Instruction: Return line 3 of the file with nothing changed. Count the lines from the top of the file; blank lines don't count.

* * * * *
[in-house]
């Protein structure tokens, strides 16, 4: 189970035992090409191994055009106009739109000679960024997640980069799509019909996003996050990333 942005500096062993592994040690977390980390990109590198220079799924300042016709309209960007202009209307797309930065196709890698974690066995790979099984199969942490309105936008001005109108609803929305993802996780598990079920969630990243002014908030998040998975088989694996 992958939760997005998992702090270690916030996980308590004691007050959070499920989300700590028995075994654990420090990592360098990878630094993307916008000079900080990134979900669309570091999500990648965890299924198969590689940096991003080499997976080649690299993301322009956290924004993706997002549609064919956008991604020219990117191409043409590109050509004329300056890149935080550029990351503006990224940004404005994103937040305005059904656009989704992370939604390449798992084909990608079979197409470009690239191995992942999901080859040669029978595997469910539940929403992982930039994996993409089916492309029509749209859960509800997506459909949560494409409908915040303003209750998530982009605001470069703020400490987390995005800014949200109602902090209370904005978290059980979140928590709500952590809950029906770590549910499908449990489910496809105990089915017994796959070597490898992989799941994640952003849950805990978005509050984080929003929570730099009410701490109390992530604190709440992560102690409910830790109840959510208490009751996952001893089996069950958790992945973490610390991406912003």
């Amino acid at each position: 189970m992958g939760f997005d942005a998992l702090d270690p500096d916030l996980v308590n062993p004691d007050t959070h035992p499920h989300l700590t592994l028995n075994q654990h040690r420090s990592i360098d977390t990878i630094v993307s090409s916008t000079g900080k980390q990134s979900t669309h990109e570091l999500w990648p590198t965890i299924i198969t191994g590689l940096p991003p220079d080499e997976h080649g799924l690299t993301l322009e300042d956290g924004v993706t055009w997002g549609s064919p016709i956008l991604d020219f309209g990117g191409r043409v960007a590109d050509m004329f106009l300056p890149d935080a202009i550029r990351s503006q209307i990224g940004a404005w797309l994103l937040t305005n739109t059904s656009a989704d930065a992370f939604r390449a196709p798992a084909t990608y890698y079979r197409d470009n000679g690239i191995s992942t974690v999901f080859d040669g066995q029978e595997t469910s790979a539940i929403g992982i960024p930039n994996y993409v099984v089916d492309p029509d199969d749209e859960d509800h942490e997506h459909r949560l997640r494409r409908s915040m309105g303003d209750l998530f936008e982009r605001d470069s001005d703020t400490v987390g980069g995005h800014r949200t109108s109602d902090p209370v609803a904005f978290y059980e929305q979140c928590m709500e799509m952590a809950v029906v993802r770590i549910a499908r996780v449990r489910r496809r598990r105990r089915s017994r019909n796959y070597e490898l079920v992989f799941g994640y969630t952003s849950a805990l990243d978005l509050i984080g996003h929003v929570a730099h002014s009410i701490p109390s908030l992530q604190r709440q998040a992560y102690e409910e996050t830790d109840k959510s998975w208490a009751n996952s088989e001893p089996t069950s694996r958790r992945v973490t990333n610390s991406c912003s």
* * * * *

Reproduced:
């Amino acid at each position: 189970m992958g939760f997005d942005a998992l702090d270690p500096d916030l996980v308590n062993p004691d007050t959070h035992p499920h989300l700590t592994l028995n075994q654990h040690r420090s990592i360098d977390t990878i630094v993307s090409s916008t000079g900080k980390q990134s979900t669309h990109e570091l999500w990648p590198t965890i299924i198969t191994g590689l940096p991003p220079d080499e997976h080649g799924l690299t993301l322009e300042d956290g924004v993706t055009w997002g549609s064919p016709i956008l991604d020219f309209g990117g191409r043409v960007a590109d050509m004329f106009l300056p890149d935080a202009i550029r990351s503006q209307i990224g940004a404005w797309l994103l937040t305005n739109t059904s656009a989704d930065a992370f939604r390449a196709p798992a084909t990608y890698y079979r197409d470009n000679g690239i191995s992942t974690v999901f080859d040669g066995q029978e595997t469910s790979a539940i929403g992982i960024p930039n994996y993409v099984v089916d492309p029509d199969d749209e859960d509800h942490e997506h459909r949560l997640r494409r409908s915040m309105g303003d209750l998530f936008e982009r605001d470069s001005d703020t400490v987390g980069g995005h800014r949200t109108s109602d902090p209370v609803a904005f978290y059980e929305q979140c928590m709500e799509m952590a809950v029906v993802r770590i549910a499908r996780v449990r489910r496809r598990r105990r089915s017994r019909n796959y070597e490898l079920v992989f799941g994640y969630t952003s849950a805990l990243d978005l509050i984080g996003h929003v929570a730099h002014s009410i701490p109390s908030l992530q604190r709440q998040a992560y102690e409910e996050t830790d109840k959510s998975w208490a009751n996952s088989e001893p089996t069950s694996r958790r992945v973490t990333n610390s991406c912003s």